Force majeure cover

China's Belt and Road Initiative involves infrastructure development and investments in nearly 70 countries across Asia, Europe, the Middle East and Africa.

The ongoing travel restrictions in the current outbreak and quarantine orders are affecting Chinese labour from returning to work. In addition, there is a possibility of production delays by Chinese manufacturers.

These may result in project delays, potentially triggering policy coverage in force majeure; delay in start-up and difference in conditions. 

Almost by definition, the damages resulting from a force majeure can be disastrous. Types of losses covered include continued debt servicing, loss of income, ongoing fixed costs, spoilage and related contingencies.
 

Act of competent authority (non-damage denial of access)

Policies tend not to cover business interruption losses merely because the police (or other agency) restrict access to (or hinder the use of) their premises.

Wordings usually require these restrictions to be due to some other occurrence – typically a disturbance, commotion, emergency or danger in the vicinity. Each wording should be considered on its merits.

Wordings usually require physical prevention, not just hindrance or advisory guidance, for a claim to succeed.

 

Supplier/customer extensions

Wordings in these extensions are sometimes poorly defined, with a particular challenge around the terms ‘customer’ and ‘supplier’. Whilst these may intend to apply only to the entity that a policyholder trades with, they sometimes inadvertently include more of the supply chain than intended.

Cover requires ‘damage’ at the supplier or customer premises, as opposed to ‘damage’ as defined, at the premises. Outbreaks causing hospital closures, which require deep cleaning/disinfecting, may constitute damage. Laundries and other service providers might be covered too.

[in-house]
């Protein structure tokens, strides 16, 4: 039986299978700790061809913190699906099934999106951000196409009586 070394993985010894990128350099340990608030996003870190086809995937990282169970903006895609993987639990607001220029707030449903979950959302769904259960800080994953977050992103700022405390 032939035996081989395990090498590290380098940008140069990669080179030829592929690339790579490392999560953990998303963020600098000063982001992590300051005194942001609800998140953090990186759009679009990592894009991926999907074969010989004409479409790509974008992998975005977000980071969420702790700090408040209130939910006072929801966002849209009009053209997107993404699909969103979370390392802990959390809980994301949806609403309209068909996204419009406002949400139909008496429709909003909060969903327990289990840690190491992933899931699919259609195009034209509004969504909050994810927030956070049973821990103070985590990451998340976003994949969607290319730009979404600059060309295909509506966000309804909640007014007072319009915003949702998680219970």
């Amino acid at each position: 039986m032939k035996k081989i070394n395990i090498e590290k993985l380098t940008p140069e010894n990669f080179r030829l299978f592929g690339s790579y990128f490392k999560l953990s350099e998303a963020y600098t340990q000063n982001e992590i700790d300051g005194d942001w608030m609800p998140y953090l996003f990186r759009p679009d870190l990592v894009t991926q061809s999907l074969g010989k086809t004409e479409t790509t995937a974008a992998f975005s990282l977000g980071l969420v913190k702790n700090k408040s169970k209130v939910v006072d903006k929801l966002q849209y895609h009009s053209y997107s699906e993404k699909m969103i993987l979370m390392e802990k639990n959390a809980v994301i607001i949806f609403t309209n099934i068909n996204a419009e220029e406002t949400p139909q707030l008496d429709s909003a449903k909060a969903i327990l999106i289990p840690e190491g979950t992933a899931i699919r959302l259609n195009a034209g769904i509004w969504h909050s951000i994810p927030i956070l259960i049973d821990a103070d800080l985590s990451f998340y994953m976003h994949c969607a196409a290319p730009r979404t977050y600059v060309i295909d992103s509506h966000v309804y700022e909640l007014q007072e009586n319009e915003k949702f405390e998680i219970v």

Most of these extensions do not require the customer or supplier themselves to be covered for their own losses.

It's worth noting that injury or loss of health to people will not trigger cover, as damage to assets is required.

Another point for consideration is how territorial limits apply in terms of these extensions. For example, policies for UK businesses affected by customer or supplier damage in Asia may not respond, as many policies have territorial limits that would apply.

Certainly, coverage concerns will continue to evolve along with this situation. As always, we will stay ahead of the issue and our team of business interruption specialists and forensic accountants is ready to assist with any questions you might have.
 

Damian Glynn
Head of financial risks (UK)
MOBILE +44 (0)7920 877658
EMAIL damian.glynn@uk.sedgwick.com

Stephen Hope
Head of MCL global (Asia)
MOBILE +65 9179 8189
EMAIL stephen.hope@global.sedgwick.com

Jenny Teo
Head of forensic advisory services division (Asia)
MOBILE +65 9743 0566
EMAIL jenny.teo@sg.sedgwick.com